Understanding Indoor Housing and Vivarium Design for Tortoises
Andy C. Highfield
One of the most frequent issues that we are asked about is the best type of indoor accommodation for terrestrial tortoises. This question also crops up regularly on the Tortoise Trust Discussion List. I have prepared this article in order to explain why the answer is not quite as straightforward as many people seem to assume. In order to provide genuinely safe, healthy and practical housing a number of fairly complex (and often conflicting) factors need to be considered, and where necessary, acceptable compromises arrived at.
The first thing to point out is that as a general rule, tortoises of all kinds are not well-suited to indoor, vivarium-style maintenance. If you want an animal that will be happy, and do well, in a vivarium environment – don’t get a tortoise. Get a gecko or other small lizard.
are best suited to well-designed
outdoor accommodation, in secure, predator-proof pens located
correct bio-climatic zone. In other words, if you want to keep African
tortoises (Geochelone sulcata), you would be best advised to
live in a warm,
dry climate, and be prepared to devote a lot of space to the animal. If
live in a small apartment in
We hear it so often: “they definitely assured us that the tortoise would be fine in a 30 Gallon tank”. Take it from us. It won’t.
There are very, very few terrestrial tortoises that are suited to indoor accommodation for most of the time. All of these are relatively small species. Testudo kleinmanni (the Egyptian tortoise, for example). Even these need a more space than most people imagine, and to provide an optimum environment, some secure outdoor accommodation is certainly advisable in addition for use in fine weather. The larger species, Leopard tortoises (Geochelone pardalis), African Spurred tortoises (Geochelone sulcata), Redfoot and Yellowfoot tortoises (Geochelone carbonaria and G. denticulata), will all require a lot more indoor (and outdoor) space than most people are prepared, or able, to provide. So, the first rule is to do adequate research before obtaining a tortoise, and satisfy yourself that not only will you be able to provide adequate space now (for that 2-inch hatchling) but that you will be able to provide adequate space and facilities in 10 years time when it is over 2 feet long and weighs 70 pounds.
The factors that need to be considered are:
Adult size of the animal
If you are going to keep the larger species even partially indoors, you should be aware that heating costs are likely to be very high, and that larger tortoises also make large amounts of mess. This can result in a less-than-pleasant aroma permeating your house. Ideally, for the larger tortoises, consider a separate, heated building. This is discussed in another article on this website (click to follow underlined links).
smaller species, members of the genus Testudo (including
These are often what most people think of first when considering an indoor habitat. Their disadvantages include the fact that:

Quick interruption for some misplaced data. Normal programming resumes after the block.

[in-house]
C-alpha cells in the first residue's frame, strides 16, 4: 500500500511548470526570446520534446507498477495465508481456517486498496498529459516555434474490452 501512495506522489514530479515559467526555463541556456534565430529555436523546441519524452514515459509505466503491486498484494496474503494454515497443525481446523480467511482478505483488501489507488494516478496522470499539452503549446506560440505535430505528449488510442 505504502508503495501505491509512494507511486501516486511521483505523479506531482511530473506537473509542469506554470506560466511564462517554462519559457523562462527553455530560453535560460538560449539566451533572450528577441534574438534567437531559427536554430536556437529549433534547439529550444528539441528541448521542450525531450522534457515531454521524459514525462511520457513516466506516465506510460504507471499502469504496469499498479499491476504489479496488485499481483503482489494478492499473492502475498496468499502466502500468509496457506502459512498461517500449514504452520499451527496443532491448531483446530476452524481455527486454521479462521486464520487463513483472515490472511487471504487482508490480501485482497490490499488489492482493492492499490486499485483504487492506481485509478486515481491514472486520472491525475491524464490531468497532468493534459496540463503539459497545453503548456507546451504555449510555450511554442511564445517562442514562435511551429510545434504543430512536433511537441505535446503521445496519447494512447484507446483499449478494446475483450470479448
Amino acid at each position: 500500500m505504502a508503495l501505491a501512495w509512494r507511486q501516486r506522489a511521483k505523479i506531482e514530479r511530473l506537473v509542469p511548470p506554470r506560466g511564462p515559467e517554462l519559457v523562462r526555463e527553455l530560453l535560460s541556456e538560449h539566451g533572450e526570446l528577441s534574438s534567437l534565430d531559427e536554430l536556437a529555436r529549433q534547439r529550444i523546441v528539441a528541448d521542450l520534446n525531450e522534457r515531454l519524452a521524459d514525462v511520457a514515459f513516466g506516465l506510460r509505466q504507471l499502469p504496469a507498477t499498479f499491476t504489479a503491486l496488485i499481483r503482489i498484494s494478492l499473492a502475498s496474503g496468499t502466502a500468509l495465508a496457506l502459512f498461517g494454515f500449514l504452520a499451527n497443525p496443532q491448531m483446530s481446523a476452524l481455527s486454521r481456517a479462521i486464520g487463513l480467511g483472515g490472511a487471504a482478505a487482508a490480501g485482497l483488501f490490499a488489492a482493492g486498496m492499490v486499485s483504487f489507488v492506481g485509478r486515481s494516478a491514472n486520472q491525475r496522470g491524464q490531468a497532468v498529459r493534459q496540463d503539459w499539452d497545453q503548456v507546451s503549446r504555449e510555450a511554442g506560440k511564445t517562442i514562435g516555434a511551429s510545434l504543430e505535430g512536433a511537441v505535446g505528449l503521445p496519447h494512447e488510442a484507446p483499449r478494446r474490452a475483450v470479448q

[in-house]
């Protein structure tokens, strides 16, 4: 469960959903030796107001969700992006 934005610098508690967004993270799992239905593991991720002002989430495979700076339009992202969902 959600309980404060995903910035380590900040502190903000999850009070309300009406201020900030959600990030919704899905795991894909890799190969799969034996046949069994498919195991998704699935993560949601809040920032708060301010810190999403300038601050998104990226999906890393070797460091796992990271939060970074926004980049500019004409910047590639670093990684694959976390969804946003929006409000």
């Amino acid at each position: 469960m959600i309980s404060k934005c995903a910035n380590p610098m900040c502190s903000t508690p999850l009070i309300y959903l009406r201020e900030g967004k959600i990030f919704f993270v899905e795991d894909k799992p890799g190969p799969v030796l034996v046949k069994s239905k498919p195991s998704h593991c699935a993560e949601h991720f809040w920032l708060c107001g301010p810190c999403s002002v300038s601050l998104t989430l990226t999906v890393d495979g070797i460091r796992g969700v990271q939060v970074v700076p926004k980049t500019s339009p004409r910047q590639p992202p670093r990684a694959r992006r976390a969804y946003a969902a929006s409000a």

All but the very largest will have an inadequate floor area even for a small tortoise
In our experience, most beginners fail to realise the importance of the issues described above, or simply believe the “expert” who promises that a 20/30/40 (take your pick) gallon aquarium, plus a heat pad, heat rock and basking lamp is “all you’ll ever need”. This is simply wrong, and as a result, many newly acquired tortoises rapidly become ill and require costly veterinary treatment or die. ”
For hatchling tortoises, there are much better (and much lower cost) options available. HERE IS ONE BASIC, BUT EFFECTIVE HATCHLING HOUSING system.
For larger juveniles and adults, they keyword once again is “space”. The more space you can provide, the better. No tortoise is going to be happy and healthy in a cramped environment.
For smaller animals, we highly recommend the TABLE TOP TERRARIUM method. This is most suitable for arid and semi-arid habitat species, but can be used with high humidity tropical species provided you adequately humidify the room containing the unit. For ideas on how to provide humidity for rainforest and tropical tortoises, we recommend you take a look at THIS ARTICLE.
For larger animals, you may have to consider converting part (or all) of a room of your house into a suitable habitat. We warned that this could begin to get extremely costly, so before taking on any of the larger species, investigate the implications carefully!
All indoor housing systems will require (click links):
All enclosures will also require:
By now, hopefully it should be clear that you certainly will need much more than “a tank and a heat pad” to provide a safe and healthy indoor habitat for any tortoise, and that when designing your accommodation, you must take into account the specific needs of that particular animal. It is no use providing housing suitable for a high humidity tropical species to a semi-arid habitat species such as a Russian tortoise (Testudo horsfieldii). Mixing of species is also not advisable. Different tortoises not only have very different (often incompatible) environmental and dietary needs, but can also carry disease organisms that they themselves have developed some tolerance to, but which can prove rapidly fatal in other species.
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